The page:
I was a Victor Ortiz doubter going into this fight, but not more than anyone else. I knew the talent was there, but I had the same questions the broader boxing community had -- about his heart, chin, and commitment. As for Berto, I think I was a little higher on him than some. Even though I felt the Collazo fight was essentially a toss-up, I think Collazo was underrated and Berto acquitted himself very well in a very tough fight. I also think that Collazo would make a very interesting opponent for Ortiz the next time out in what is still a pretty thin welterweight division.

Folks said this fight could be good, and I didn't doubt that, but I didn't think it could be FOTY -- mostly because I thought if things got that chippy, Ortiz couldn't hang. Boy, was I wrong. Ortiz was in full seek-and-destroy mode, and it created a firecracker of a fight which Ortiz won by close and convincing unanimous decision. Berto seemed genuinely taken aback by Ortiz's aggression from the start, and landed on the canvass in round one. And while he never really seemed to recover from that knockdown, he never stopped trying -- putting Ortiz down in the second and then trading knockdowns in a wild sixth round that has to be a top contender for round of the year. Ortiz showed true grit and determination, stood up to some hellacious shots, and never lost his cool or his focus. It was a performance that made believers out of a lot of folks, myself included. Congratulations.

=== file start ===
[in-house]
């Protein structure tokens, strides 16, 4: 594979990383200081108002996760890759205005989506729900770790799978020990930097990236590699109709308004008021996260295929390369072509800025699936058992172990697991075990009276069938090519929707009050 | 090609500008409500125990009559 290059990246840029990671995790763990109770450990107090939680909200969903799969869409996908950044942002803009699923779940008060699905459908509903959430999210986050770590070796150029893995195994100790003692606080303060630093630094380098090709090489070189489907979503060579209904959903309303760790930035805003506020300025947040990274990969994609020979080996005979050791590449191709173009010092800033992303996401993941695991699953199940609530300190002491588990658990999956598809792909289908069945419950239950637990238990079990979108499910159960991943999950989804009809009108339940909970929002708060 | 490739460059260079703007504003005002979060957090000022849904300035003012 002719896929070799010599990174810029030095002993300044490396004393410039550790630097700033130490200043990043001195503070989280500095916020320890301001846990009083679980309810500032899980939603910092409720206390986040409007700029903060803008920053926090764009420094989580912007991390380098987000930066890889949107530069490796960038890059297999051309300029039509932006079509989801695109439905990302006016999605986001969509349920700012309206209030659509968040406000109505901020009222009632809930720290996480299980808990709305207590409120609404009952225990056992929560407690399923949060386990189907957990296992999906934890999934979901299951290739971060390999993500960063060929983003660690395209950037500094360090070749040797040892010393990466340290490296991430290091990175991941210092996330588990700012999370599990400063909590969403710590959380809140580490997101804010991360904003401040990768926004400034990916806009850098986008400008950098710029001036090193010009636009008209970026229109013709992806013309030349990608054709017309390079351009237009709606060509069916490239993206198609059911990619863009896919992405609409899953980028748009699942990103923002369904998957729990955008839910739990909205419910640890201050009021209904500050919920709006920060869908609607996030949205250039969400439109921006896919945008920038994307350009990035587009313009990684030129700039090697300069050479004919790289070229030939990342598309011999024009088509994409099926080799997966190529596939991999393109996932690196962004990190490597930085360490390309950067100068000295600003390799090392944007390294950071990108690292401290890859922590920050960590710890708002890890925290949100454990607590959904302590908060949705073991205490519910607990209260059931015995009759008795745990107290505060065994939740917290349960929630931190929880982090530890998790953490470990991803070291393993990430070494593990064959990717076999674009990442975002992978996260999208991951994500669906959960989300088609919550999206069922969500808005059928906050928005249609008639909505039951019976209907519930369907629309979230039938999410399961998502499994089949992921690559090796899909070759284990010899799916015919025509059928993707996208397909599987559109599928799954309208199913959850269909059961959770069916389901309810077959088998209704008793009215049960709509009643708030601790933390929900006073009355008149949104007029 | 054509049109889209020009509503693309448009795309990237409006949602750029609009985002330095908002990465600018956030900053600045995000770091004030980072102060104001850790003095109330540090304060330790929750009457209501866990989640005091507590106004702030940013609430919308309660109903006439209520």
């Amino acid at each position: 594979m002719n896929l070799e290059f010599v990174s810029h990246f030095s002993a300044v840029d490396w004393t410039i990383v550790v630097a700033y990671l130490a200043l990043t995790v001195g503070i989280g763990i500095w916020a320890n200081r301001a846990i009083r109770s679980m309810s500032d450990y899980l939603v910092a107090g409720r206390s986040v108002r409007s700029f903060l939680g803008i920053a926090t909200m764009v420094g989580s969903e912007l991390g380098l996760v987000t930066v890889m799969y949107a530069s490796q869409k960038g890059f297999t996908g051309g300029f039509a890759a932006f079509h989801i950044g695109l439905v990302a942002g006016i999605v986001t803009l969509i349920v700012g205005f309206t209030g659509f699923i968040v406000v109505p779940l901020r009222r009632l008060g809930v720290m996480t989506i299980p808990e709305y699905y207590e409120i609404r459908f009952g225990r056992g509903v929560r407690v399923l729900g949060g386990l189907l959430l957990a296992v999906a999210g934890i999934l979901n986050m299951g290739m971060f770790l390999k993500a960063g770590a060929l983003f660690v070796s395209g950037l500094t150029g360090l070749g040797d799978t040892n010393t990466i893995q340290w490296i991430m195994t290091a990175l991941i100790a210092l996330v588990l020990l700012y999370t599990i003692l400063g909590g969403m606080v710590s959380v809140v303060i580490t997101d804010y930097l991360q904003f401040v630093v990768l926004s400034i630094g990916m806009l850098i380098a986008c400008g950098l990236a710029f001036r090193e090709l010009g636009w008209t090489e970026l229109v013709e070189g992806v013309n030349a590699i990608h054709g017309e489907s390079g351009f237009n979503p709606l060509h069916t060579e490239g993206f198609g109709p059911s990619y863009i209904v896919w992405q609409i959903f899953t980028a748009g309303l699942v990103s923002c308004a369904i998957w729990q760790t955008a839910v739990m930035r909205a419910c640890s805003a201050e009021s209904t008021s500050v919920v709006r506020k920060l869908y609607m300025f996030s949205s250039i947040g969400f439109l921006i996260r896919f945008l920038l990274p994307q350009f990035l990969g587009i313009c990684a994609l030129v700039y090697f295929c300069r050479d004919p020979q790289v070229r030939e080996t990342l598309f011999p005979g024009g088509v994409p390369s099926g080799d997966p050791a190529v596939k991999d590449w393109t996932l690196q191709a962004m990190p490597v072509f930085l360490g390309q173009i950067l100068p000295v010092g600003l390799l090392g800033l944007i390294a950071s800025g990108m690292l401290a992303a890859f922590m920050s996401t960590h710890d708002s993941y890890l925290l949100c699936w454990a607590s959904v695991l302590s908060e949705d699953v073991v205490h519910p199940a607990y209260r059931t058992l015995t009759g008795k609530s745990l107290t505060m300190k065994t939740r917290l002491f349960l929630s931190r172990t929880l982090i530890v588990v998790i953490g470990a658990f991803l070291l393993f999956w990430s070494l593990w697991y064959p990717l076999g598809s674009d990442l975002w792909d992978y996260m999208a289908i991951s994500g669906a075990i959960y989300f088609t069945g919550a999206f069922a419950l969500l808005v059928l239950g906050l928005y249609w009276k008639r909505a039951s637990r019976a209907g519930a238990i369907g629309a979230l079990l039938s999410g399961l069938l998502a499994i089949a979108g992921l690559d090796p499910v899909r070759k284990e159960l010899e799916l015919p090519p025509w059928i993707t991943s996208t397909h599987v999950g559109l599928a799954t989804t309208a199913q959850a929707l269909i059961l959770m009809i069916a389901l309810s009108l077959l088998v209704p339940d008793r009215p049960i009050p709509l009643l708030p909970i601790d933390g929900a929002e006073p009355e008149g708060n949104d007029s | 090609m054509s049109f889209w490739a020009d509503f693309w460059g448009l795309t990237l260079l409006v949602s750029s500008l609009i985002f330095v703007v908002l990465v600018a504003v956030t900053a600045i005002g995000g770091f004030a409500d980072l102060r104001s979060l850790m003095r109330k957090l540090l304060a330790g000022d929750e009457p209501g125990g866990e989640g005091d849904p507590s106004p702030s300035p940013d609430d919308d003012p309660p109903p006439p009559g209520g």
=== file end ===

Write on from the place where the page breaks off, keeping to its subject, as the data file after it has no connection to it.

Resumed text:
The only blemish on this fight was a miserable job referring by Mike Ortega. He was inserting himself into the fight way too much, and is very lucky that his bogus point deduction against Ortiz for hitting behind the head was not decisive. I think Ortega was "warning" Ortiz for a lot of borderline shots (including the one that resulted in the deduction), and in any event they were caused almost entirely by Berto trying to duck underneath Ortiz. The deduction nearly sapped the momentum from what was turning into (and eventually reemerged as) a classic high-level brawl, and that would have been inexcusable.

Orlando Salido (35-11-2, 23 KOs) TKO8 Juan Manuel Lopez (30-1, 27 KOs)